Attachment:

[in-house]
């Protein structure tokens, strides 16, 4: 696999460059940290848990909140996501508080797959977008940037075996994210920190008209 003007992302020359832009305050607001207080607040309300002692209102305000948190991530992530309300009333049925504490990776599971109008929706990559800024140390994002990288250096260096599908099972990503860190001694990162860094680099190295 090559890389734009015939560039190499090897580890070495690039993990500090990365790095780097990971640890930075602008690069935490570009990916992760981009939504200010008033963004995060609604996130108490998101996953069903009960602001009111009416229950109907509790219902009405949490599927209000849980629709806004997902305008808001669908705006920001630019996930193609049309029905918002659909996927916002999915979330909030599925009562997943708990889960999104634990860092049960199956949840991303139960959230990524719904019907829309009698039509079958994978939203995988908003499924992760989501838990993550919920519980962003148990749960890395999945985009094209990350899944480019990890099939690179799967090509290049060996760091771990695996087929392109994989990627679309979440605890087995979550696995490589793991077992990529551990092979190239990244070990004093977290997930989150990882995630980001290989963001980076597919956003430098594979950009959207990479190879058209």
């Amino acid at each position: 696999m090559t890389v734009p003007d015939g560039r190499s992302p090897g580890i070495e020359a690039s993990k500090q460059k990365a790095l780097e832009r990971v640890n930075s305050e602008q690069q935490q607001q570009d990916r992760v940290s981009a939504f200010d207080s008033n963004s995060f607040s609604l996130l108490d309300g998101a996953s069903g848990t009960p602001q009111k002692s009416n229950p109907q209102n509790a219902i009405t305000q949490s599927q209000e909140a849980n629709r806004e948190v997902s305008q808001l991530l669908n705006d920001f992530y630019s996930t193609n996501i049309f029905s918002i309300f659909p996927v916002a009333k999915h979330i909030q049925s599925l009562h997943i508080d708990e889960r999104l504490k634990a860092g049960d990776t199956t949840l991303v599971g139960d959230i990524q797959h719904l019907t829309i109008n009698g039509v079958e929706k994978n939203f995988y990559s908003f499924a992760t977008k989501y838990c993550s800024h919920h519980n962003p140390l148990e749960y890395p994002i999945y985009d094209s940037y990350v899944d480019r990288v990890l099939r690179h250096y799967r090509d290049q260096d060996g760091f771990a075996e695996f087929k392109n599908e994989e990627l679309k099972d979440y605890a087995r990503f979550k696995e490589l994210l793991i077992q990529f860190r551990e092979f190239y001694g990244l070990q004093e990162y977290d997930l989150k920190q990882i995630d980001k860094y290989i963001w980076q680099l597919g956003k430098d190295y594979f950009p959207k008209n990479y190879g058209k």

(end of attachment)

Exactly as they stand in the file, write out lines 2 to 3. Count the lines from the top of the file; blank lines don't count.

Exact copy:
């Protein structure tokens, strides 16, 4: 696999460059940290848990909140996501508080797959977008940037075996994210920190008209 003007992302020359832009305050607001207080607040309300002692209102305000948190991530992530309300009333049925504490990776599971109008929706990559800024140390994002990288250096260096599908099972990503860190001694990162860094680099190295 090559890389734009015939560039190499090897580890070495690039993990500090990365790095780097990971640890930075602008690069935490570009990916992760981009939504200010008033963004995060609604996130108490998101996953069903009960602001009111009416229950109907509790219902009405949490599927209000849980629709806004997902305008808001669908705006920001630019996930193609049309029905918002659909996927916002999915979330909030599925009562997943708990889960999104634990860092049960199956949840991303139960959230990524719904019907829309009698039509079958994978939203995988908003499924992760989501838990993550919920519980962003148990749960890395999945985009094209990350899944480019990890099939690179799967090509290049060996760091771990695996087929392109994989990627679309979440605890087995979550696995490589793991077992990529551990092979190239990244070990004093977290997930989150990882995630980001290989963001980076597919956003430098594979950009959207990479190879058209």
């Amino acid at each position: 696999m090559t890389v734009p003007d015939g560039r190499s992302p090897g580890i070495e020359a690039s993990k500090q460059k990365a790095l780097e832009r990971v640890n930075s305050e602008q690069q935490q607001q570009d990916r992760v940290s981009a939504f200010d207080s008033n963004s995060f607040s609604l996130l108490d309300g998101a996953s069903g848990t009960p602001q009111k002692s009416n229950p109907q209102n509790a219902i009405t305000q949490s599927q209000e909140a849980n629709r806004e948190v997902s305008q808001l991530l669908n705006d920001f992530y630019s996930t193609n996501i049309f029905s918002i309300f659909p996927v916002a009333k999915h979330i909030q049925s599925l009562h997943i508080d708990e889960r999104l504490k634990a860092g049960d990776t199956t949840l991303v599971g139960d959230i990524q797959h719904l019907t829309i109008n009698g039509v079958e929706k994978n939203f995988y990559s908003f499924a992760t977008k989501y838990c993550s800024h919920h519980n962003p140390l148990e749960y890395p994002i999945y985009d094209s940037y990350v899944d480019r990288v990890l099939r690179h250096y799967r090509d290049q260096d060996g760091f771990a075996e695996f087929k392109n599908e994989e990627l679309k099972d979440y605890a087995r990503f979550k696995e490589l994210l793991i077992q990529f860190r551990e092979f190239y001694g990244l070990q004093e990162y977290d997930l989150k920190q990882i995630d980001k860094y290989i963001w980076q680099l597919g956003k430098d190295y594979f950009p959207k008209n990479y190879g058209k």